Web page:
FARMINGTON, UT — Students in the Davis School District return to class on Monday. They will meet new friends, new teachers and may even meet the district’s new superintendent and assistant superintendent. Both of whom are working to continue improving student welfare.  

“It’s exciting to see them come in and they meet their classmates and their teachers and the excitement in their eyes,” Dr. Dan Linford told ABC4. Linford grew up in Davis County and has been part of the Davis School District for years. Now, he’s stepping into the role of superintendent.  

This will be Linford’s first school year in the new position, and by his side he’s appointed Dr. Fidel Montero as an assistant superintendent.   

“Public schools still have this energy of bringing together children and people that represent, truly, represent our communities and there’s something really special about that,” Dr. Montero stated.  

Montero has 20 years of experience in education and has worked for several districts in the state. In his position at Davis, he will oversee the district’s Office of Equal Opportunity.    

Last fall, the U.S. Department of Justice released a report outlining severe racial discrimination and harassment across many of the district’s schools. Under the guidance of the DOJ, the district began a five-year improvement plan. The Office of Equal Opportunity was created.   

“What appealed to me about coming to Davis and sort of taking on this new responsibility, is the real emphasis on creating real opportunity for all children,” Dr. Montero told ABC4.  

“We still have a lot of work to do in diversifying the academic status in terms of teachers,” Betty Sawyer said. Ms. Sawyer is the president of the Ogden branch of the NAACP. She routinely works with three districts, including Davis, to address the needs of students and staff of different backgrounds.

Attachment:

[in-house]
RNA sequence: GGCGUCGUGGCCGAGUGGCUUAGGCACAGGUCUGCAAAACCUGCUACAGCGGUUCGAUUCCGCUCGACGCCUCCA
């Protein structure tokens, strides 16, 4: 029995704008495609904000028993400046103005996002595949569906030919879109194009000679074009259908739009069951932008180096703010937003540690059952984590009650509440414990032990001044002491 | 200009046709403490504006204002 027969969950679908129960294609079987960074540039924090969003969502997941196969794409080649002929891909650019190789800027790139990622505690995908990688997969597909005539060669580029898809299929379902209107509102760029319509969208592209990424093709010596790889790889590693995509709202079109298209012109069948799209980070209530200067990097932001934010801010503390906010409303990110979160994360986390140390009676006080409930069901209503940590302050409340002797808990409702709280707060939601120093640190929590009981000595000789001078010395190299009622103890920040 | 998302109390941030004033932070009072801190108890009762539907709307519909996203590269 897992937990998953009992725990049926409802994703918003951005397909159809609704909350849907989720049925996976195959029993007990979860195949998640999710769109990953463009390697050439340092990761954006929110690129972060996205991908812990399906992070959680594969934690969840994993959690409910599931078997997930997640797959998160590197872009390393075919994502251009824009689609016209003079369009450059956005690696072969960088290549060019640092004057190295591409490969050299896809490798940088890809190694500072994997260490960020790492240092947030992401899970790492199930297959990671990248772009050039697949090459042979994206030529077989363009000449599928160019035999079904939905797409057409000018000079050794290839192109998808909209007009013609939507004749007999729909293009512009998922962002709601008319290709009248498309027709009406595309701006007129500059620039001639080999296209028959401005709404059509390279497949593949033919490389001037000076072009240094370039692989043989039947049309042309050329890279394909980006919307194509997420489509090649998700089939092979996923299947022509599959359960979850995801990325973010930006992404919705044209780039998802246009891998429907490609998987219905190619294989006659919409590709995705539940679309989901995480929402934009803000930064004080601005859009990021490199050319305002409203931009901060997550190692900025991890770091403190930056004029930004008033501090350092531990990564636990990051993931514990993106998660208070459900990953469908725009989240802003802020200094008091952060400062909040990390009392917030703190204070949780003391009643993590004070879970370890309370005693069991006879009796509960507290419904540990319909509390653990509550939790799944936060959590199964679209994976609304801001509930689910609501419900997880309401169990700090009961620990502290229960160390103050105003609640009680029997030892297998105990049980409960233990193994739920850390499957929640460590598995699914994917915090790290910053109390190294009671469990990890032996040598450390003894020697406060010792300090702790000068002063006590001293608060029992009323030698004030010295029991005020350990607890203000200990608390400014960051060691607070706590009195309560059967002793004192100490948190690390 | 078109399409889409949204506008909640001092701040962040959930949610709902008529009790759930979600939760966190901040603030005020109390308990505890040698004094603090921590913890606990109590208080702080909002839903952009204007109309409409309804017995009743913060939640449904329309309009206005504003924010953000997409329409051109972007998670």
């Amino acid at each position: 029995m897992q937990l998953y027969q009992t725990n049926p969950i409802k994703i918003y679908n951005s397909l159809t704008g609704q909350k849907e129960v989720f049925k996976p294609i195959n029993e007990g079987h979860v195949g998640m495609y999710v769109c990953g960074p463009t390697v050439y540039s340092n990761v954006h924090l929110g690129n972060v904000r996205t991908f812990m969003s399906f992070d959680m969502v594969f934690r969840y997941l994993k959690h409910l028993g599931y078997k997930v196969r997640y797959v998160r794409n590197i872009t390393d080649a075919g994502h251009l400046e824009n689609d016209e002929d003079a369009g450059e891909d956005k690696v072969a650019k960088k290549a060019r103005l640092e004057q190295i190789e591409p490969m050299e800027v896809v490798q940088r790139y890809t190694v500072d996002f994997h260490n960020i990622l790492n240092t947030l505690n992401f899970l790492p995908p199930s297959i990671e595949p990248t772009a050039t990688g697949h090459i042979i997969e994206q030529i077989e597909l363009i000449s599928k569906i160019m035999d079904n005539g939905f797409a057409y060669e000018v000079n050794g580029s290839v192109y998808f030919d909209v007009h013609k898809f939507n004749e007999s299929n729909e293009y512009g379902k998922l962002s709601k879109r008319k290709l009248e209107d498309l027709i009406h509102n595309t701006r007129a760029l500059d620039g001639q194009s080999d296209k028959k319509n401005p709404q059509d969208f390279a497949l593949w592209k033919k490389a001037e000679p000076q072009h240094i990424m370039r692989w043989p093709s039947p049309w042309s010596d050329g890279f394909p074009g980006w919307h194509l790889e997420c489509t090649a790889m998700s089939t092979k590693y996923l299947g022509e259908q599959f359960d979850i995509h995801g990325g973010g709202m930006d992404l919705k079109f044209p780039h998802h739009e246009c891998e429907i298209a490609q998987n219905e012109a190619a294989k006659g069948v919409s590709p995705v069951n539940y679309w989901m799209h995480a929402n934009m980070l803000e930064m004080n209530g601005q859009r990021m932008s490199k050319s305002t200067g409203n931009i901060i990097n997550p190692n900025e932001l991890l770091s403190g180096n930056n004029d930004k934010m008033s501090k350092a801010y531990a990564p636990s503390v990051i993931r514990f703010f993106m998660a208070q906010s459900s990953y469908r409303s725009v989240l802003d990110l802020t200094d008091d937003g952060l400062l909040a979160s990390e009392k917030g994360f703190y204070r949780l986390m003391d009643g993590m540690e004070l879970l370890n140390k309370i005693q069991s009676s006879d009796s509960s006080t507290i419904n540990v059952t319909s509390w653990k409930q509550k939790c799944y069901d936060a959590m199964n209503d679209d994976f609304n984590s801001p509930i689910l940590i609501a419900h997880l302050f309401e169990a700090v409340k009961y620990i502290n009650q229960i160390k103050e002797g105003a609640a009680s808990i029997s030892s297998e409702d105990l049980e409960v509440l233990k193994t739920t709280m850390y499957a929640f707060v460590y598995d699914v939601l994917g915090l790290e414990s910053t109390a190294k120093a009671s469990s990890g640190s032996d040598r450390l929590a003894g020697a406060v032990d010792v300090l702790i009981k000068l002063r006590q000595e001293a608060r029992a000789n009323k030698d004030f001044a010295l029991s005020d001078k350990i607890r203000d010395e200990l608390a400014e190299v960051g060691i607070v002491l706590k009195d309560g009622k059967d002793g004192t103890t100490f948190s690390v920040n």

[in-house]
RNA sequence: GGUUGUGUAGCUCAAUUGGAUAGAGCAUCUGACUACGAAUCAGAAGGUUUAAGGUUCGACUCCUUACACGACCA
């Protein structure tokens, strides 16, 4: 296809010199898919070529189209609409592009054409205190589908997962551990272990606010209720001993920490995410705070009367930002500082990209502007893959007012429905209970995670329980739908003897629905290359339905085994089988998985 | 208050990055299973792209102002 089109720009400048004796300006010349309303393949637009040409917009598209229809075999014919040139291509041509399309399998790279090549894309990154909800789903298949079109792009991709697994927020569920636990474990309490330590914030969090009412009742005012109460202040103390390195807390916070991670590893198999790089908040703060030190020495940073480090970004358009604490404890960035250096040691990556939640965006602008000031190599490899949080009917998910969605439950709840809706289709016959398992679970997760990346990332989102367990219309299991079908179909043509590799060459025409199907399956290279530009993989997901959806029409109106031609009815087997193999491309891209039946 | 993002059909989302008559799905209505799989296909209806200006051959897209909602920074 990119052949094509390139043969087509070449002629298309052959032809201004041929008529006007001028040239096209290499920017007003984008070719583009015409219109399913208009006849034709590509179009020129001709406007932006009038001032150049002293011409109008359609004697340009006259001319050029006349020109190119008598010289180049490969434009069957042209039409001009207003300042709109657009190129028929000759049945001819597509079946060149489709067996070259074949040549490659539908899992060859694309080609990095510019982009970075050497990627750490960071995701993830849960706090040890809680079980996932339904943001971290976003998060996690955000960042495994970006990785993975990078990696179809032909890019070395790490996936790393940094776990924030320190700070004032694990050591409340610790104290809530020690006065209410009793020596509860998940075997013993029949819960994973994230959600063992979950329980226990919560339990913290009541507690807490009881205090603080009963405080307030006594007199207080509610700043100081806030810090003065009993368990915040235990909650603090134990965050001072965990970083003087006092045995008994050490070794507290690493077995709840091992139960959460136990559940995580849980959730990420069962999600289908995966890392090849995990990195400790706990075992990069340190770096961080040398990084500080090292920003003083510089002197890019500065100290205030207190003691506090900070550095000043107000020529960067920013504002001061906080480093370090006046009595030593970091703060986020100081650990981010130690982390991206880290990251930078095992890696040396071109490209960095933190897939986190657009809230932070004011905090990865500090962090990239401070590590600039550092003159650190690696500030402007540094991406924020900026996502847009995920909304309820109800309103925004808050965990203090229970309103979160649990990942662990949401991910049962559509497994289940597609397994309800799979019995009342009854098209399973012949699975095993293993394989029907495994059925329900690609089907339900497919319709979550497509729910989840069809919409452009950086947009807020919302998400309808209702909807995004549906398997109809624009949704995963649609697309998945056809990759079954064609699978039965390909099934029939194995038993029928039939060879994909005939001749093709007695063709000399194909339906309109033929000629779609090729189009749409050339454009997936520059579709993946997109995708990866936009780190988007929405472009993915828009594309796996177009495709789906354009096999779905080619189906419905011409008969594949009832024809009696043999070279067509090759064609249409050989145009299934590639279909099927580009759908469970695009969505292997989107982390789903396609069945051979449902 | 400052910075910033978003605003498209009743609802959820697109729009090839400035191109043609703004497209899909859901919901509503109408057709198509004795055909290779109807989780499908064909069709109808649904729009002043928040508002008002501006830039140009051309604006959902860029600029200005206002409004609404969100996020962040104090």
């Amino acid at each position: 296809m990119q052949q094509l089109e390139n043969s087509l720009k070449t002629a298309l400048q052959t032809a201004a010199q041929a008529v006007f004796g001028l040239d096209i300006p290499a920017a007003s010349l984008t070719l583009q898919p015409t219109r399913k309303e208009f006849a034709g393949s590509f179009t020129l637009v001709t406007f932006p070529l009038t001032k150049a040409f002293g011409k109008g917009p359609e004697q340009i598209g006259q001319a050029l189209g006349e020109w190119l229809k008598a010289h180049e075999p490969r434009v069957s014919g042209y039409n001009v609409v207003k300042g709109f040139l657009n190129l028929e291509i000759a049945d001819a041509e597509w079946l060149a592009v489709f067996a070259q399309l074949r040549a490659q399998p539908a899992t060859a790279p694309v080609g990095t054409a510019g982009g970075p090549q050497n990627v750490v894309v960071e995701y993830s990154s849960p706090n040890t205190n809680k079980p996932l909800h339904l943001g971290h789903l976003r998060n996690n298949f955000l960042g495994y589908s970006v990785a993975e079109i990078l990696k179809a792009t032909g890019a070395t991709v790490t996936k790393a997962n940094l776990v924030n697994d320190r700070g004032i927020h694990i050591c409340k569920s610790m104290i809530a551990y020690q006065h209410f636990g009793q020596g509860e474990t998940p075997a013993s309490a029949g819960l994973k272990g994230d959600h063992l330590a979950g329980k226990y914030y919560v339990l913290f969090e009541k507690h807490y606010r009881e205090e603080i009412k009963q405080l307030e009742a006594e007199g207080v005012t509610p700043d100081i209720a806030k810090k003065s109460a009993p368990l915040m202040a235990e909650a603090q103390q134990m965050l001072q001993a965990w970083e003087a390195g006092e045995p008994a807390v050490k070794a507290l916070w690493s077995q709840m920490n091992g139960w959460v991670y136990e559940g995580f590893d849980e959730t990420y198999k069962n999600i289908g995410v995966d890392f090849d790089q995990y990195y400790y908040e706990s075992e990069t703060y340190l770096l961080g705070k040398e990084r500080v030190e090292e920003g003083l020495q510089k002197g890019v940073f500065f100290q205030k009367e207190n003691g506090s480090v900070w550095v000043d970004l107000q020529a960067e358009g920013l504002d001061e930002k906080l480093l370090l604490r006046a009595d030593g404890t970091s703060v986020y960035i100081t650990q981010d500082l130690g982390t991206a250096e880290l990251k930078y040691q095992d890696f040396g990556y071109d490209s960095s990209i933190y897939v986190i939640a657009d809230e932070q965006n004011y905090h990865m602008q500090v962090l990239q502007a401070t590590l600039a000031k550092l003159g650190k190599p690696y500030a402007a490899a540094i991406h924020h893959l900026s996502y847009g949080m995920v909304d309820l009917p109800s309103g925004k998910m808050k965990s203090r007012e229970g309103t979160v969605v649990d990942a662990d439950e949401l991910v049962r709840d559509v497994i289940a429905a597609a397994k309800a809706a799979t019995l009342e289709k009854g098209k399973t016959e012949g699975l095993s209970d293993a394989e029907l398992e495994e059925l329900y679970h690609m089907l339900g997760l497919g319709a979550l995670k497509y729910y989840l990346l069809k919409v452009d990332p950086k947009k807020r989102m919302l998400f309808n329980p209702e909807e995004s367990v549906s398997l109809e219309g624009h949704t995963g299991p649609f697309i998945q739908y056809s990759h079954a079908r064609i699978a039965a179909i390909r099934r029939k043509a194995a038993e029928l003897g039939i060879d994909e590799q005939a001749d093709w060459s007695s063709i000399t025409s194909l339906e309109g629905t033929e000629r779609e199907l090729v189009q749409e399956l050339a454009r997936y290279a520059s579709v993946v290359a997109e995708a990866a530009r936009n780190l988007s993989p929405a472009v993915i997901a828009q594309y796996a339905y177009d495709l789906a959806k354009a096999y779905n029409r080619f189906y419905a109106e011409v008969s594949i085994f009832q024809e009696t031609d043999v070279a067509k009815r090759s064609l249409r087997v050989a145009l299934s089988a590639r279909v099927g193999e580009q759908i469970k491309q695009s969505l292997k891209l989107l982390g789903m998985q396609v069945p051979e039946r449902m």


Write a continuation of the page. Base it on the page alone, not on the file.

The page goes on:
She told ABC4 she is encouraged by the recent work of the districts in the area and hopes to see the districts’ educators better reflect the student population. She added, “We have to intentionally grow our own.”  

The district agrees. “The best way to ensure the students in those classes are reflected in the staff is to hire the students in those classes,” Dr. Linford stated. The district has a Teacher Academy that helps train soon-to-be teachers as they prepare to enter the workforce. Linford told ABC4 the district is also working to create scholarship opportunities that will help district students who hope to become educators go to college.  

According to Dr. Montero, the district is also working to improve opportunities for “children across the economic spectrum, across the demographic spectrum, so that’s exciting to me.”  

And of course, as students return to class this coming week, their safety and well-being are of the utmost importance. “It’s our job as a school leadership team, as teachers, to really break that down to the individual level, to understand their stories, to understand what’s working for them and what’s not,” Montero said.